15 thoughts on “What we’re doing about what it’s like

  1. I’d strongly suggest merging “What’s It Like” & “What We’re Doing”. It dilutes the message of the blog somewhat, but their contents are still intimately related.

  2. Well, that’s kind of the way it used to me. What it’s Like has a section, Try This at Home, devoted to positive stuff. But that was almost always overlooked in discussions of the blog, which focused solely on the negative. Hence we thought it might be good to try a positive blog. We also allow discussion on What We’re Doing and not on What it’s Like.

  3. I would second the suggestion to merge the two blogs. Is there perhaps a way to enable comments for the `try this at home’ posts, but not the others?

    (It’s also the end of the academic year, at least for semester-based schools in the US. People might simply be too busy.)

  4. Perhaps more cross-linking would help? Even if it were just a monthly or biweekly post on What It’s Like providing brief one-or-two sentence summaries of recent posts on What We’re Doing to catch people’s interest, and reminding people to send their stories to it might help a bit, by sending What It’s Like traffic to What We’re Doing. (I also wonder if people are reading the ‘We’ of What We’re Doing as a personal rather than a collective pronoun, and thus just aren’t thinking to send in things that people other than themselves have done that worked very well, and so need to be reminded that those count, too.)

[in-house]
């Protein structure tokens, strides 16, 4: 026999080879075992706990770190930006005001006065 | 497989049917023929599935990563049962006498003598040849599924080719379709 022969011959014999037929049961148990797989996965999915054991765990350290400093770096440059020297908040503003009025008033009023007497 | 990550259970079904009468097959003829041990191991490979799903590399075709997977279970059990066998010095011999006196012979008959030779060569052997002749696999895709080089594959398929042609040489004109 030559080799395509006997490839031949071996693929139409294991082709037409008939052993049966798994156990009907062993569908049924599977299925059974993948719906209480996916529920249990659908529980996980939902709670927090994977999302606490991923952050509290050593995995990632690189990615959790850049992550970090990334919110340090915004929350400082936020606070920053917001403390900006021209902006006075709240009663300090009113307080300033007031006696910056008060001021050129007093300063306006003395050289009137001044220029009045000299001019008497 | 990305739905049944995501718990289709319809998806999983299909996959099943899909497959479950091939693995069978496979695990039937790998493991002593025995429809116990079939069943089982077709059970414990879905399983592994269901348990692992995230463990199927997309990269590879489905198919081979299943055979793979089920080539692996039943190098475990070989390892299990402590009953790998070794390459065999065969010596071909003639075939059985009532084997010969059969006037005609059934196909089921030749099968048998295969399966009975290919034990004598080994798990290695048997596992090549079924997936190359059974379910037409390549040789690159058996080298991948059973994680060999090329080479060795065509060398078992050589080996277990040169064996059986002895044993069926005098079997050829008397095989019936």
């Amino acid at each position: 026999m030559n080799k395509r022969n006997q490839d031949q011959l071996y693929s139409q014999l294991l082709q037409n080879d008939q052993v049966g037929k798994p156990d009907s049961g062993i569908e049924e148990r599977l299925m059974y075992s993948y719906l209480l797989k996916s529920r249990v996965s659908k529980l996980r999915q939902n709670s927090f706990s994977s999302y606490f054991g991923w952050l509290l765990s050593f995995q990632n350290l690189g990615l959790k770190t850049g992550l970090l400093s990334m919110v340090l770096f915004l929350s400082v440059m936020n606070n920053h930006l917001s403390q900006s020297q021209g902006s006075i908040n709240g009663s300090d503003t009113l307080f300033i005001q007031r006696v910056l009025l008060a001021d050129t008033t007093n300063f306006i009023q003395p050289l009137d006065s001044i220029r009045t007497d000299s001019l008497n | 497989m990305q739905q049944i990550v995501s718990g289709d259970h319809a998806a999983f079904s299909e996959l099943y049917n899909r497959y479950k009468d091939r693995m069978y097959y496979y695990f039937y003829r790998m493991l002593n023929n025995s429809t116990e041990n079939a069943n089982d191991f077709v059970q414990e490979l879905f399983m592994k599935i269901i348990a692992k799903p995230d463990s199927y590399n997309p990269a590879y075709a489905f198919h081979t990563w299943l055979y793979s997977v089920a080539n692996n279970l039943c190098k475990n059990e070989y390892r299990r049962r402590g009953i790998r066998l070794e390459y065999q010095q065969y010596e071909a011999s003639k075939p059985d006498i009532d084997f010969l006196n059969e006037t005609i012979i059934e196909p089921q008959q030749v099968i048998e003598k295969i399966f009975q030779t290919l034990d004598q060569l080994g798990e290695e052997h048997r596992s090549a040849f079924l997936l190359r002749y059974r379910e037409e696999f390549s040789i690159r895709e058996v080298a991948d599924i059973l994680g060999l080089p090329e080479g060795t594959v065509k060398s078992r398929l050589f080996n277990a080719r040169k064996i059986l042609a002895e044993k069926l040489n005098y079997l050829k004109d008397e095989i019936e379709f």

I don’t think it can be expected that What We’re Doing will ever take off like What It’s Like, in part because it’s much easier to find problems than to find things that seem to work, given the kinds of problems being dealt with. And people will naturally have more of a sympathetic interest in problem blogs than in solution blogs. So I think assessing whether What We’re Doing is sustainable requires a much longer-term evaluation than would be required for something like What It’s Like.

    I also wonder if maybe it might help to expand the repertoire of What We’re Doing a bit — e.g., put a periodic word out here and at What It’s Like for syllabi (or maybe just summaries of the structure and readings for the course), especially for Intro and Ethics, that recognize the contributions of women philosophers, or for departments that could be highlighted as having a good gender balance, or for upcoming conferences with good gender balance among invited speakers. The last of these would allow a link with the Gendered Conference Campaign, and there’s bound to be an untapped goldmine somewhere of good ideas for the first. The one potential drawback for these kinds of suggestions that I can think of off the top of my head is that the requests for suggestion would have to be thought through very carefully so that people would send the right kind of information, and in enough detail, that it wouldn’t end up being a massive amount of extra work for the blog editors to sort it out and put it in usable form.